Most readers of this blog are familiar with these phrases: “Prone to wander, Lord I feel it; prone to leave the God I love.” As a Christian, if you truly know your own heart, you know the reality of these words. You know that things in this world have a strong pull and sometimes they draw you away from Jesus and you don’t act or look much like a Christian during those times. We have to remember that this happens to other Christians too. Other true followers of Jesus are prone to wander. I’m not saying this to point fingers. I’m saying this so we don’t harshly judge other Christians and quickly look down on them when they wander. I’m saying this so we can show love, patience, and care for brothers and sisters who are currently wandering.
Thankfully Jesus’ grip on us is stronger than our grip on him. Though we are prone to leave the God we love, he is not prone to leave the people he loves. Here’s how John Bunyan talked about wandering (or backsliding):
…Perhaps the soul grows cold again, it also forgets this grace received, and waxeth carnal, begins again to itch after the world, loseth the life and savor of heavenly things, grieves the Spirit of God, woefully backslides, casteth off private duties quite, or else retains only the formality of them, is a reproach to religion, grieves the hearts of them that are awake, and tender of God’s name, etc.
But what will God do now? Will he take this advantage to destroy the sinner?
Will he let him alone in his apostasy?
No. Will he leave him to recover himself by the strength of his now languishing graces?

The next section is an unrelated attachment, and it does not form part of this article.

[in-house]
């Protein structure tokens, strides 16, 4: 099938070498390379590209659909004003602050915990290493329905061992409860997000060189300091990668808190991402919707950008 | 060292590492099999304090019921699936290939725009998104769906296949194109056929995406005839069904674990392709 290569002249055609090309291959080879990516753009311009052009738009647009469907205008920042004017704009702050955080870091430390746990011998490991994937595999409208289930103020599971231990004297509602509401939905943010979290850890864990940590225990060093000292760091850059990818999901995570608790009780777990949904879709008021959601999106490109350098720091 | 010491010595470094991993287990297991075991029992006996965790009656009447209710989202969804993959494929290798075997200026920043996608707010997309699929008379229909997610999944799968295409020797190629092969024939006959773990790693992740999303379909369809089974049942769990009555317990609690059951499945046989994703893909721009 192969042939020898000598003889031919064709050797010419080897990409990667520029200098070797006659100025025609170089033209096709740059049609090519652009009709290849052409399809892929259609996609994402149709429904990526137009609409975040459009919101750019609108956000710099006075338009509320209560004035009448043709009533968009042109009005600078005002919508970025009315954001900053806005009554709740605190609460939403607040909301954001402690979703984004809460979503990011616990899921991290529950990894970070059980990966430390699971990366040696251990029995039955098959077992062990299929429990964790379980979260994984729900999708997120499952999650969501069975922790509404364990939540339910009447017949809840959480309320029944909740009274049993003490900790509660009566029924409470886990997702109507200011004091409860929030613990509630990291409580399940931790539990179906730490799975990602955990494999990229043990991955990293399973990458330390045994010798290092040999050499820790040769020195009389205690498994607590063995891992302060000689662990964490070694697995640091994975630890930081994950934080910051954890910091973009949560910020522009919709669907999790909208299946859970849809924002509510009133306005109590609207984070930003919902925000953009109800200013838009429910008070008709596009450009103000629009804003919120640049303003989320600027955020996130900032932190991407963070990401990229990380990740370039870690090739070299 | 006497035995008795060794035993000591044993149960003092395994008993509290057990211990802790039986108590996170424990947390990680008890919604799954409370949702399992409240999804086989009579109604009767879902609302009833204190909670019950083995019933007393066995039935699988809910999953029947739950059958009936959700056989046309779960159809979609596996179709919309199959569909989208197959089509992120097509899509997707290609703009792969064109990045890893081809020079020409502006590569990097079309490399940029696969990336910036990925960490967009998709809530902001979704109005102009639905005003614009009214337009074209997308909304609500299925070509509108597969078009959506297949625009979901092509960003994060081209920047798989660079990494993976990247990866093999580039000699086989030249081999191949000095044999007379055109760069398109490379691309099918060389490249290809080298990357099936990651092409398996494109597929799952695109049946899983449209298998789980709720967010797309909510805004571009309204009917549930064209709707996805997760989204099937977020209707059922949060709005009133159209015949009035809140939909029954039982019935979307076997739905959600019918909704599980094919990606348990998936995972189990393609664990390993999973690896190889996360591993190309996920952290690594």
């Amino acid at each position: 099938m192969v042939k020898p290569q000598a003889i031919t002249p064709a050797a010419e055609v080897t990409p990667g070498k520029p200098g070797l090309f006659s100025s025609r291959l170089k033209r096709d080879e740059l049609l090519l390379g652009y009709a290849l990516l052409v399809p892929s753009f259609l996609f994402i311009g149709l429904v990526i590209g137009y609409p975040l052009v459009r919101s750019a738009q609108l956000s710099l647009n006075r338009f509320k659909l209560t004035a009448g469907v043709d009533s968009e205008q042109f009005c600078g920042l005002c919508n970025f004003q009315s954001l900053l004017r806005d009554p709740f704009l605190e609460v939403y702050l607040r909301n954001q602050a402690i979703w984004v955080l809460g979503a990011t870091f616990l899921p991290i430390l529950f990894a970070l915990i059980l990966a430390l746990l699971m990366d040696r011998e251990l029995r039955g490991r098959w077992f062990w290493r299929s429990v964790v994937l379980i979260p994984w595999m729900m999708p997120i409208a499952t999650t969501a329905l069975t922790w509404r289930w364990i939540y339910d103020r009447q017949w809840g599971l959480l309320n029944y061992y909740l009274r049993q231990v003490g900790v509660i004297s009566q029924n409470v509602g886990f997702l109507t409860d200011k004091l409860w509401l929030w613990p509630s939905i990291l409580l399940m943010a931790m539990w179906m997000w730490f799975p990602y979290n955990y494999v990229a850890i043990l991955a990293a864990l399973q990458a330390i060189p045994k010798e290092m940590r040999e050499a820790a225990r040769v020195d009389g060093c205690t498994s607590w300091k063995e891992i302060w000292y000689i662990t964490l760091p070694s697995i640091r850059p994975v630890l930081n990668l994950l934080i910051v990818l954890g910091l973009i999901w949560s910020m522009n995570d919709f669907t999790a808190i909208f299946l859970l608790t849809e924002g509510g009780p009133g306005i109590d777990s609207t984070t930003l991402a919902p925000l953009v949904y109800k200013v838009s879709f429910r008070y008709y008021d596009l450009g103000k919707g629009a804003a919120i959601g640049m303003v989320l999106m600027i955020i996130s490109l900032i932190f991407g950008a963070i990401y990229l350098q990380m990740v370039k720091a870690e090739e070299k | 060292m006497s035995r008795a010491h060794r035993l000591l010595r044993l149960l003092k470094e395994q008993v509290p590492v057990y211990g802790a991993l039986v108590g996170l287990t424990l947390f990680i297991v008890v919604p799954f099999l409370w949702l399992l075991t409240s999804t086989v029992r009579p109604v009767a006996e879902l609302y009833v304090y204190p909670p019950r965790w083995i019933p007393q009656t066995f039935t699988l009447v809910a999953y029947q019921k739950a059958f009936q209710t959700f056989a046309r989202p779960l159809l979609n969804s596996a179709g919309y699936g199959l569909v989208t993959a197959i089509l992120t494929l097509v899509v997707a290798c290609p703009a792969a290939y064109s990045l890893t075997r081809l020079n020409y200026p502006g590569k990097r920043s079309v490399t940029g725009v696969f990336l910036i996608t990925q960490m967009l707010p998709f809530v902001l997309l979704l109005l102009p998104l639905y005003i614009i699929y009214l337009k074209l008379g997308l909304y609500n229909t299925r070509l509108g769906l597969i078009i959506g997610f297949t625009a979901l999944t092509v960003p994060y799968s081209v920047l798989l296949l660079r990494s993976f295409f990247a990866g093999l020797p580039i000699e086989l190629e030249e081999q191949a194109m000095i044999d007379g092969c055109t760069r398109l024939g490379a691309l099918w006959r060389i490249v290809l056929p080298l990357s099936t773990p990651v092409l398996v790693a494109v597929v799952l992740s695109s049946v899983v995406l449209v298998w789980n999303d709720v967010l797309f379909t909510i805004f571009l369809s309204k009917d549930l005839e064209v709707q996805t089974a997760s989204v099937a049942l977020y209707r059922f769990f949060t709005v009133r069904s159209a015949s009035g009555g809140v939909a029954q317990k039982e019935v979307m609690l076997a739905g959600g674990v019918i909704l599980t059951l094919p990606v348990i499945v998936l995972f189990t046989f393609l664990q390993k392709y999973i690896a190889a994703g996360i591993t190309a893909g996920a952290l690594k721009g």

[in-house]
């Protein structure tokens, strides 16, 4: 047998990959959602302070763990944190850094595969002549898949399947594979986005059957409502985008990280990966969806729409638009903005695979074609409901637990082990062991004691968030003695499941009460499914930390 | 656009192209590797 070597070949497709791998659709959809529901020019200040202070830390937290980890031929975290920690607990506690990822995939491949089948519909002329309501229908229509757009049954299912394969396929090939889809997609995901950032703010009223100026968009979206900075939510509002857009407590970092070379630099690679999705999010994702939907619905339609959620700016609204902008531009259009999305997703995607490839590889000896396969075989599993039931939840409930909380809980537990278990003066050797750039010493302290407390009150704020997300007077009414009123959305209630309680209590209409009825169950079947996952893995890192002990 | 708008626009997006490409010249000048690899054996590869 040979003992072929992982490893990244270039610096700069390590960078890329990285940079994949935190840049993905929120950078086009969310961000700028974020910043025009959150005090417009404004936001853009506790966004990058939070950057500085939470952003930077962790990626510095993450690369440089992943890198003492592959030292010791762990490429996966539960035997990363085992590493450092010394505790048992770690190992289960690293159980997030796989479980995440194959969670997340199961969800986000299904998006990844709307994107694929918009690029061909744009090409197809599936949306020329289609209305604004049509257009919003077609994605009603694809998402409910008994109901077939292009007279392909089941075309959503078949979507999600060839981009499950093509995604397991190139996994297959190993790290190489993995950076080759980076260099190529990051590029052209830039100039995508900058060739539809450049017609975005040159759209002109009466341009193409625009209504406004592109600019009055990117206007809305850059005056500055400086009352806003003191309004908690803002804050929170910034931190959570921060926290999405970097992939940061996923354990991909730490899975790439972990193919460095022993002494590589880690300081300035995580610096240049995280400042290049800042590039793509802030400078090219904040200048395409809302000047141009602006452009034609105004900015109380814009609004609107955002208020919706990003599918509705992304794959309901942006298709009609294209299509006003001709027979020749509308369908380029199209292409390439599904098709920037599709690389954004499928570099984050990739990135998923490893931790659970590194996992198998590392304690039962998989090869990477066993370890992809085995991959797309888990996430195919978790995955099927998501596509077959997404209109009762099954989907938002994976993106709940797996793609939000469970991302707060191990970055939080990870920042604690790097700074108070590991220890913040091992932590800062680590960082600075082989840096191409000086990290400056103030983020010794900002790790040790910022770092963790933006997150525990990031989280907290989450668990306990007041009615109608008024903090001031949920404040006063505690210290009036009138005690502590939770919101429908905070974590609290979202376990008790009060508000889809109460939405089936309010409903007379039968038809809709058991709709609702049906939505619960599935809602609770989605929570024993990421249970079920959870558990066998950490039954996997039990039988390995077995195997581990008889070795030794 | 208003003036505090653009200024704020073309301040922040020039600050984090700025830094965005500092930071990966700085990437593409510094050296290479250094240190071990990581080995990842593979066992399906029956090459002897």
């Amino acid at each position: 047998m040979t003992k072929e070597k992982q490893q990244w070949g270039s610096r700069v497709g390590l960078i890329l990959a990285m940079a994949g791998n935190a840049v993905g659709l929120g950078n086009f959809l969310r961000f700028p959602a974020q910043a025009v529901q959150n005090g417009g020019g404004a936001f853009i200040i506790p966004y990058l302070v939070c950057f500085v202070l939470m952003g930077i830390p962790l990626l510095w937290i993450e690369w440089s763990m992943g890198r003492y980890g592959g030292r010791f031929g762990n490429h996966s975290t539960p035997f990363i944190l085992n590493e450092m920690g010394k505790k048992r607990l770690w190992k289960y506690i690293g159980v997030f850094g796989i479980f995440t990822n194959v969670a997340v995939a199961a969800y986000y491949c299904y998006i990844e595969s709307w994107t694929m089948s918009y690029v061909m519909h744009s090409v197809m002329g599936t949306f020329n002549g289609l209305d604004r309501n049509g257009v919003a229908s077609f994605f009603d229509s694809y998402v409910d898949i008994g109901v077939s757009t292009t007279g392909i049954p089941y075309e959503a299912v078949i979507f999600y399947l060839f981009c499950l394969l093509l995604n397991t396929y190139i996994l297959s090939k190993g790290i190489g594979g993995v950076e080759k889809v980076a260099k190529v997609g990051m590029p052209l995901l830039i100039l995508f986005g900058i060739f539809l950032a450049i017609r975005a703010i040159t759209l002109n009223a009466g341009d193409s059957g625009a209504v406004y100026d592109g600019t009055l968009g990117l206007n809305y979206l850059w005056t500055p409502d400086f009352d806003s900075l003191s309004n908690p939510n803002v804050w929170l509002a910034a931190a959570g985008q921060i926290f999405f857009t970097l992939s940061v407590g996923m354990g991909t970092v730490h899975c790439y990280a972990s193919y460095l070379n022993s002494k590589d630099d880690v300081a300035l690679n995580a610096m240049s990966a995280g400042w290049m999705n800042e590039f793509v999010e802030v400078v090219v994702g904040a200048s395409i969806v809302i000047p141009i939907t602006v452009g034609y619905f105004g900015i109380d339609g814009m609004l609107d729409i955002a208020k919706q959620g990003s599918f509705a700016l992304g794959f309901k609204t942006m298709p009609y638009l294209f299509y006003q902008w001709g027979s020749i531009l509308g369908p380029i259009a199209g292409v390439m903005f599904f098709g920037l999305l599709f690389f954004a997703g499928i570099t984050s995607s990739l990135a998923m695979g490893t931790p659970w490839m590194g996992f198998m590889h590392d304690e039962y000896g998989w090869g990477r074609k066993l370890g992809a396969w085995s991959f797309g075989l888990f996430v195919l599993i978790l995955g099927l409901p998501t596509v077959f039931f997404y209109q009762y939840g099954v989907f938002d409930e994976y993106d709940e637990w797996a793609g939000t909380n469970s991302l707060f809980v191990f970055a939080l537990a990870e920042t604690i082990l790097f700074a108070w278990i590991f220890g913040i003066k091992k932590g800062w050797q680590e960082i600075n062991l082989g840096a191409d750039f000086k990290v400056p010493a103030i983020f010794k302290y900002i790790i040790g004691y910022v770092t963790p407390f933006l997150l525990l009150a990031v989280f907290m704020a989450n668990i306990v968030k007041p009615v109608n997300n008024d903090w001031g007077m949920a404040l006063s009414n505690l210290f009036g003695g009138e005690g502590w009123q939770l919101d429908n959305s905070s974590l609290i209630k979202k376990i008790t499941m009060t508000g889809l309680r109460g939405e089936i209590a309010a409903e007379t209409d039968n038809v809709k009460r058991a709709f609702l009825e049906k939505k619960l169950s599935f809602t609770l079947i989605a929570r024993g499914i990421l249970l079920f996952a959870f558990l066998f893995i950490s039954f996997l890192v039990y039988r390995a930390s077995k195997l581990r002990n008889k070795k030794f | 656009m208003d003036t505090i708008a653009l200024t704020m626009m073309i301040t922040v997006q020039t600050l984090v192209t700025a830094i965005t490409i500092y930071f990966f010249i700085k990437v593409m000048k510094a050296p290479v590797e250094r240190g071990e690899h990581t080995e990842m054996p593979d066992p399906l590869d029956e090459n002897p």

Why, he will seek this man out till he finds him, and bring him home to himself again: “For thus saith the Lord God, Behold, I, even I, will both search my sheep, and seek them out. As a shepherd seeketh out his flock in the day that he is among the sheep that are scattered; so will I seek out my sheep, and will deliver them out of all places where they have been scattered.—I will seek that which was lost, and bring again that which was driven away, and will bind up that which was broken, and will strengthen that which was sick” (Eze 34:11, 16).
Later Bunyan talks about a child of God who wanders more than a few times:
“My people,” says God, “are bent to backsliding from me.” How many times did David backslide; yea, Jehoshaphat and Peter! (2 Sam 11, 24; 2 Chron 19:1–3; 20:1–5; Matt 26:69–71; Gal 2:11–13). As also in Jeremiah it is said, “But thou hast played the harlot with many lovers, yet return unto me, saith the Lord.” Here is grace! So many time as the soul backslides, so many times God brings him again—I mean, the soul that must be saved by grace-he renews his pardons, and multiplies them. “Behold, God does all these oftentimes with men, to bring back his soul from the pit, that he may be enlightened with the light of life” (Job 33:29-30 [NASB]).
I am prone to wander. I know my sinful heart. You also are prone to wander. We should be patient and loving towards one another and other brothers and sisters in Christ. And, as Bunyan pointed out from Scripture, the truth of the matter is that God will not leave us when we wander; he will bring us back again and again and again. Since God never gives up on his people, neither should we.
Bunyan, J. (2006). Saved by Grace (Vol. 1, p. 353). Bellingham, WA: Logos Bible Software.
Covenant Presbyterian Church (OPC)
Hammond, WI, 54015